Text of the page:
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PSNC: Unannounced pharmacy inspections 'unnecessary and undesirable'

The GPhC logo
The GPhC is "now carefully considering all the feedback"

The regulator’s proposal to conduct unannounced pharmacy inspections is “unnecessary and undesirable”, the Pharmaceutical Services Negotiating Committee (PSNC) has said.

The General Pharmaceutical Council (GPhC) proposed making inspections “unannounced as a general rule” – a shift from the current policy of giving advance notice of between four and six weeks – in a consultation that closed last week.

In a statement published on Monday (August 13), PSNC director of operations and support Gordon Hockey said: “The proposal to introduce unannounced visits seems unnecessary and may not help to improve safety.

“Far better for pharmacies to be able to plan their staffing around inspections, allowing them to be free to give the inspectors their full attention.”

Managing workloads ahead of inspection

Routine, announced inspections allow pharmacy teams to manage their workloads so that “sufficient time” can be dedicated to “important functions of the inspection process – such as making improvements to patient safety” on the day of inspection, PSNC added in its response to the GPhC's consultation.

While the negotiator “supports the overall intention” to move to an inspection model more similar to the Care Quality Commission's (CQC), “other healthcare professions do get notice of inspections”, and said the GPhC inspection regime should follow the same principles of the CQC model.

PSNC added that in “appropriate circumstances” unannounced visits “could help establish patient confidence in the GPhC”.

According to its guide to inspection preparation, CQC inspections are “always unannounced, unless there is a good reason to let you know that we are coming”.

GPhC “considering all feedback”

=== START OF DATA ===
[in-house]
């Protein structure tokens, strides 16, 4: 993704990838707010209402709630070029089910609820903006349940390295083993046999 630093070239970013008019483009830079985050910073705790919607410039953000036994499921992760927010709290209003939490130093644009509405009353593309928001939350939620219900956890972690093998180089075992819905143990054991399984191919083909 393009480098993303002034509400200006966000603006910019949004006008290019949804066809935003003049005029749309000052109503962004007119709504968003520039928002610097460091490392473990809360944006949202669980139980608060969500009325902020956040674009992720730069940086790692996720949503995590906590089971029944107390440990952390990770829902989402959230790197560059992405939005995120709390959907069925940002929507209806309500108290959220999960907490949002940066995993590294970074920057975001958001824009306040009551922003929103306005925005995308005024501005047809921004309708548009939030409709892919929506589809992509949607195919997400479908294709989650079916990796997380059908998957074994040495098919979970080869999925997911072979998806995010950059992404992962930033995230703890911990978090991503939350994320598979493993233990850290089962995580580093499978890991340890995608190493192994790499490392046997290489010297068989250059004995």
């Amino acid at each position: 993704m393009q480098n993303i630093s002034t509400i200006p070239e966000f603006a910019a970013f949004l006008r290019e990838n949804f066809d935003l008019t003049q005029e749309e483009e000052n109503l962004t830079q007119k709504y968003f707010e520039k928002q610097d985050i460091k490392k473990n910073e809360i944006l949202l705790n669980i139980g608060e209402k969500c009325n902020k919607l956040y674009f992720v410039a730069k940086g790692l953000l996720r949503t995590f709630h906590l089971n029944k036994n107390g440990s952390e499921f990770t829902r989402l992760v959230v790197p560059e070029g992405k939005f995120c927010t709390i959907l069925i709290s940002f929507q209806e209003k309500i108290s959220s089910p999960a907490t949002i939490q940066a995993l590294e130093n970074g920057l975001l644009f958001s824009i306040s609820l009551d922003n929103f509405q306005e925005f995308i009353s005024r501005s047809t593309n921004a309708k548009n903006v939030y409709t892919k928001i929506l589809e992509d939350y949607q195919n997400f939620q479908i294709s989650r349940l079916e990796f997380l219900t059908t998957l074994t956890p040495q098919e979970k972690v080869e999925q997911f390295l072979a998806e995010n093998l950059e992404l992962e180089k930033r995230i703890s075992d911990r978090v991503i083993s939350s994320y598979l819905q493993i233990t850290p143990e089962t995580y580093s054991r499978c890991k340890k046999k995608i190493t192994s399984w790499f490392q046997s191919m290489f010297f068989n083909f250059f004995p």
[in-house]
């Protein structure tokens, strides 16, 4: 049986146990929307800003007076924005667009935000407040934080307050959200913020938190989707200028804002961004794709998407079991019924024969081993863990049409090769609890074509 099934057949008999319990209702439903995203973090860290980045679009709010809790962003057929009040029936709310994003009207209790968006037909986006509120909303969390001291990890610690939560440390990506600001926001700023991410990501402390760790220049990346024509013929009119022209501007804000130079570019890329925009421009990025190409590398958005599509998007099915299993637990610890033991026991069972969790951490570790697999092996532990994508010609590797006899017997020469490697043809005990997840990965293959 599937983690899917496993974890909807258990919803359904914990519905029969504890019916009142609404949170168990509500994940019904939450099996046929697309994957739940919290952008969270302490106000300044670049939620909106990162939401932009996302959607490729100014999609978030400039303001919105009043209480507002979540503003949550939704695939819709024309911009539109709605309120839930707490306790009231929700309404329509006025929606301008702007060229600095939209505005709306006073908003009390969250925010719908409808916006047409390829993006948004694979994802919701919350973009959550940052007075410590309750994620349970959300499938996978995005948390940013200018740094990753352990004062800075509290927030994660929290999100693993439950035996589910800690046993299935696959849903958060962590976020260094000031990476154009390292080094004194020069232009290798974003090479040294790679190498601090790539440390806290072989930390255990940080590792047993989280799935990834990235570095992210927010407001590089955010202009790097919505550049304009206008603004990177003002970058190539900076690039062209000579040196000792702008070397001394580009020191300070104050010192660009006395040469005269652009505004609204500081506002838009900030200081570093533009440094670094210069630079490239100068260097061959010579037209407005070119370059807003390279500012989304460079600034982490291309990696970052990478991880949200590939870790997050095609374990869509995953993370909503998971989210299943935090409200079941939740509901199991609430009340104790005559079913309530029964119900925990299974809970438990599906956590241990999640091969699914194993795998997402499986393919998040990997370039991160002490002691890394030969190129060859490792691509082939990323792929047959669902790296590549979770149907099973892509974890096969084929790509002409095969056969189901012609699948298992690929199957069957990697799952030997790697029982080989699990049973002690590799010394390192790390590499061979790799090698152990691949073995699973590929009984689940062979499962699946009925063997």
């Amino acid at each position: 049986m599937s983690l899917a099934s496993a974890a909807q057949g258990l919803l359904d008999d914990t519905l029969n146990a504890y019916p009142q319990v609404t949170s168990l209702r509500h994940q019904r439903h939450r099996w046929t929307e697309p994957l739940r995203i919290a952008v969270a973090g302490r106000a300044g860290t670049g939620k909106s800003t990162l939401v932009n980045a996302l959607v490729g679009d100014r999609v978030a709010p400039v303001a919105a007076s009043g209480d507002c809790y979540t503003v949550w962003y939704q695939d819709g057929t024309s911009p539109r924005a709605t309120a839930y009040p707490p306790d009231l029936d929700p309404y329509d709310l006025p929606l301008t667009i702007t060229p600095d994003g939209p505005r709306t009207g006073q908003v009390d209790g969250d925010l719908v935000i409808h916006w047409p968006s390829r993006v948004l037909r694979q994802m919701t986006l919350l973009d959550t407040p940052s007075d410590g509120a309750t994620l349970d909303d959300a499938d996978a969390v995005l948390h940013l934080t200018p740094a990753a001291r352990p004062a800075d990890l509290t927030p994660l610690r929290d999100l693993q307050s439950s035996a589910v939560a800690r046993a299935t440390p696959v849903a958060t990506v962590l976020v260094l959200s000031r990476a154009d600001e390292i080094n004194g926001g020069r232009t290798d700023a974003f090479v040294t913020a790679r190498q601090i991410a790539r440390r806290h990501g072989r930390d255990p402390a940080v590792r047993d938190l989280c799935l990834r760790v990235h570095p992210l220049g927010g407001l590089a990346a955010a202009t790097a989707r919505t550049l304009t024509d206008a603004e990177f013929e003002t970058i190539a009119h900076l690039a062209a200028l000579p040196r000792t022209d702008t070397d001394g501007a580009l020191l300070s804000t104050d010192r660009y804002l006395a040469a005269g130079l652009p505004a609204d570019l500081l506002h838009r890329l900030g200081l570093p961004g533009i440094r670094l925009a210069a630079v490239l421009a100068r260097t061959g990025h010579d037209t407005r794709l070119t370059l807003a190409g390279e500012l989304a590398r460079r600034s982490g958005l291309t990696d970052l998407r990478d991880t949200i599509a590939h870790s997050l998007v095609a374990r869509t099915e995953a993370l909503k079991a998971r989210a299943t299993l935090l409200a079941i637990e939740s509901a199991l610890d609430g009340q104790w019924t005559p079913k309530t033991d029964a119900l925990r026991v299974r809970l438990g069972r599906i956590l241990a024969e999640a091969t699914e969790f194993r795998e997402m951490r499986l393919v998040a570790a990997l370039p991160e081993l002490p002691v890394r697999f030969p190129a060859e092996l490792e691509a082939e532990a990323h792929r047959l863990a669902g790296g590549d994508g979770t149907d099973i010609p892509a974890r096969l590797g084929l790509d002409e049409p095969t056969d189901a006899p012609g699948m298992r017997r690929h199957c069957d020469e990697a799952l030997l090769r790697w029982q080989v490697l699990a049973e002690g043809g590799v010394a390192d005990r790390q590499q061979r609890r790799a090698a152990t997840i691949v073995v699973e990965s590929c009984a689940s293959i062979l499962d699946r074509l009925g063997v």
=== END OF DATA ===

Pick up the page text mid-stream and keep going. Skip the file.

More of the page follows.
In response to PSNC’s concerns, the GPhC told C+D yesterday (August 15) it is “grateful to everyone who responded” to the consultation and is “now carefully considering all the feedback”.

“We will be publishing a report on this to [the] council in due course,” it added.

The GPhC has also proposed publishing inspection reports of individual pharmacies on a new website. Read the consultation in full here.

How do you feel about unannounced pharmacy inspections?

Female Tech, Pharmacy technician

If you have nothing to hide, you should have nothing to fear from unannounced visits.

RS Pharmacist, Primary care pharmacist

The Announced Community Pharmacy Inspection story in a Nutshell.

1. Pharmacy receive letter that they will be inspected in the next six weeks

2. Branch Manager notifies area manager.

3. Area Manager sends in the reinforcements and the Professional Standards Pharmacist.

4. Inspector comes in and signs off the pharmacy.

5. Reinforcements are recalled.

6. Poor standards continue.

Benjamin DeCostas, Administration & Support

You forgot to mention that if the inspector is due in, some chains will force you to do internal audits over and over again until you score 100%. Some of the chain's internal audits are more stringent and rtidiculous than the inspectors. I won't mention any names but if you know someone who rides horses you'll know what I'm talking about.